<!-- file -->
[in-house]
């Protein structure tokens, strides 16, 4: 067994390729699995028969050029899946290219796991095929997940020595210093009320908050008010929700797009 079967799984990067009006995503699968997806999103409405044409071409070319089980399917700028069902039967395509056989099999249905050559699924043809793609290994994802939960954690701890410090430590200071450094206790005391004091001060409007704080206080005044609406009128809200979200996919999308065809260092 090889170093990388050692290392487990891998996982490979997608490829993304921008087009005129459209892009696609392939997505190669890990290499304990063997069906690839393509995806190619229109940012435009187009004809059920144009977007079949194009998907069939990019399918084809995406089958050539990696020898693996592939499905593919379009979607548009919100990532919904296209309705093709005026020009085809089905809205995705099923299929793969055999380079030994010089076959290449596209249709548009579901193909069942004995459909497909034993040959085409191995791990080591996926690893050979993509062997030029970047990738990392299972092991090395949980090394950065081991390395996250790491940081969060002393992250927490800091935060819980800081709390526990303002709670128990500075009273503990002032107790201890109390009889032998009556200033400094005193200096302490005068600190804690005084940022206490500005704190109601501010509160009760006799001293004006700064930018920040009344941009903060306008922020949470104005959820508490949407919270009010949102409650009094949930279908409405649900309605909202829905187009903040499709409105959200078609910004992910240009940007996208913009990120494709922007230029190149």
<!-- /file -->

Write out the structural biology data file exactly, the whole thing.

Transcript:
[in-house]
């Protein structure tokens, strides 16, 4: 067994390729699995028969050029899946290219796991095929997940020595210093009320908050008010929700797009 079967799984990067009006995503699968997806999103409405044409071409070319089980399917700028069902039967395509056989099999249905050559699924043809793609290994994802939960954690701890410090430590200071450094206790005391004091001060409007704080206080005044609406009128809200979200996919999308065809260092 090889170093990388050692290392487990891998996982490979997608490829993304921008087009005129459209892009696609392939997505190669890990290499304990063997069906690839393509995806190619229109940012435009187009004809059920144009977007079949194009998907069939990019399918084809995406089958050539990696020898693996592939499905593919379009979607548009919100990532919904296209309705093709005026020009085809089905809205995705099923299929793969055999380079030994010089076959290449596209249709548009579901193909069942004995459909497909034993040959085409191995791990080591996926690893050979993509062997030029970047990738990392299972092991090395949980090394950065081991390395996250790491940081969060002393992250927490800091935060819980800081709390526990303002709670128990500075009273503990002032107790201890109390009889032998009556200033400094005193200096302490005068600190804690005084940022206490500005704190109601501010509160009760006799001293004006700064930018920040009344941009903060306008922020949470104005959820508490949407919270009010949102409650009094949930279908409405649900309605909202829905187009903040499709409105959200078609910004992910240009940007996208913009990120494709922007230029190149």